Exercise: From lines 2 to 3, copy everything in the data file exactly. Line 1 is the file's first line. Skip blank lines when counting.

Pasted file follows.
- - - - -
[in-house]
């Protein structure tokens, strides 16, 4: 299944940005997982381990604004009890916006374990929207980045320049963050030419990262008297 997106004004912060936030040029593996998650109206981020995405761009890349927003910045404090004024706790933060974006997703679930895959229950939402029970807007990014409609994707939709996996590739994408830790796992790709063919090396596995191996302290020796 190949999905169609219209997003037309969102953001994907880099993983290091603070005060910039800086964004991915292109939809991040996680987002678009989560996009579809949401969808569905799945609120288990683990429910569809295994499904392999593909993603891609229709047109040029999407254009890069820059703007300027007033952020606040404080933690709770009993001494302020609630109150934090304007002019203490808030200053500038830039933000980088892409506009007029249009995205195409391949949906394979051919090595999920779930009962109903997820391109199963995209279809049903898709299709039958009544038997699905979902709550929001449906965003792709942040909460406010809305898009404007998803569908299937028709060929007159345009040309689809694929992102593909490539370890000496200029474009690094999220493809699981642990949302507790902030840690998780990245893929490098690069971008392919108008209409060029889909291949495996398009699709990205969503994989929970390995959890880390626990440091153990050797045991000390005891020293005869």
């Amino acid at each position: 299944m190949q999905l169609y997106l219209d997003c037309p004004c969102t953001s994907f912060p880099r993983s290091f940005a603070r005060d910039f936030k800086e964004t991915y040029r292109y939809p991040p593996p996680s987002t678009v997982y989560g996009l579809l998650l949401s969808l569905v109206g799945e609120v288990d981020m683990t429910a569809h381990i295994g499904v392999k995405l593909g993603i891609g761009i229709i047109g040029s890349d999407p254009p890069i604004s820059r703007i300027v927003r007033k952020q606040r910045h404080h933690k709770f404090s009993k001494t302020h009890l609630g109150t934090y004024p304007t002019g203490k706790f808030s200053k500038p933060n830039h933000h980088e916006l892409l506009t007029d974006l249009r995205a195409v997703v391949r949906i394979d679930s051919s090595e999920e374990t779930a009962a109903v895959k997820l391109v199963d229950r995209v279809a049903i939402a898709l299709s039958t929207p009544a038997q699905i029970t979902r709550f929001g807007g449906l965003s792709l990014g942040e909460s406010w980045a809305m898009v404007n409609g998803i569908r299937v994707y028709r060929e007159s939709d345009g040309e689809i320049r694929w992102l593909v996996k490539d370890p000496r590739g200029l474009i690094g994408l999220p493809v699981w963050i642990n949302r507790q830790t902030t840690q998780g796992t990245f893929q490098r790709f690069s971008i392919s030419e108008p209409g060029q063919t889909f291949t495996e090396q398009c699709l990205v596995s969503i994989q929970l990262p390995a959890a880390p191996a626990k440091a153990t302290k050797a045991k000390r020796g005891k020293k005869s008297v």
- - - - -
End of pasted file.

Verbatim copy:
């Protein structure tokens, strides 16, 4: 299944940005997982381990604004009890916006374990929207980045320049963050030419990262008297 997106004004912060936030040029593996998650109206981020995405761009890349927003910045404090004024706790933060974006997703679930895959229950939402029970807007990014409609994707939709996996590739994408830790796992790709063919090396596995191996302290020796 190949999905169609219209997003037309969102953001994907880099993983290091603070005060910039800086964004991915292109939809991040996680987002678009989560996009579809949401969808569905799945609120288990683990429910569809295994499904392999593909993603891609229709047109040029999407254009890069820059703007300027007033952020606040404080933690709770009993001494302020609630109150934090304007002019203490808030200053500038830039933000980088892409506009007029249009995205195409391949949906394979051919090595999920779930009962109903997820391109199963995209279809049903898709299709039958009544038997699905979902709550929001449906965003792709942040909460406010809305898009404007998803569908299937028709060929007159345009040309689809694929992102593909490539370890000496200029474009690094999220493809699981642990949302507790902030840690998780990245893929490098690069971008392919108008209409060029889909291949495996398009699709990205969503994989929970390995959890880390626990440091153990050797045991000390005891020293005869």
């Amino acid at each position: 299944m190949q999905l169609y997106l219209d997003c037309p004004c969102t953001s994907f912060p880099r993983s290091f940005a603070r005060d910039f936030k800086e964004t991915y040029r292109y939809p991040p593996p996680s987002t678009v997982y989560g996009l579809l998650l949401s969808l569905v109206g799945e609120v288990d981020m683990t429910a569809h381990i295994g499904v392999k995405l593909g993603i891609g761009i229709i047109g040029s890349d999407p254009p890069i604004s820059r703007i300027v927003r007033k952020q606040r910045h404080h933690k709770f404090s009993k001494t302020h009890l609630g109150t934090y004024p304007t002019g203490k706790f808030s200053k500038p933060n830039h933000h980088e916006l892409l506009t007029d974006l249009r995205a195409v997703v391949r949906i394979d679930s051919s090595e999920e374990t779930a009962a109903v895959k997820l391109v199963d229950r995209v279809a049903i939402a898709l299709s039958t929207p009544a038997q699905i029970t979902r709550f929001g807007g449906l965003s792709l990014g942040e909460s406010w980045a809305m898009v404007n409609g998803i569908r299937v994707y028709r060929e007159s939709d345009g040309e689809i320049r694929w992102l593909v996996k490539d370890p000496r590739g200029l474009i690094g994408l999220p493809v699981w963050i642990n949302r507790q830790t902030t840690q998780g796992t990245f893929q490098r790709f690069s971008i392919s030419e108008p209409g060029q063919t889909f291949t495996e090396q398009c699709l990205v596995s969503i994989q929970l990262p390995a959890a880390p191996a626990k440091a153990t302290k050797a045991k000390r020796g005891k020293k005869s008297v």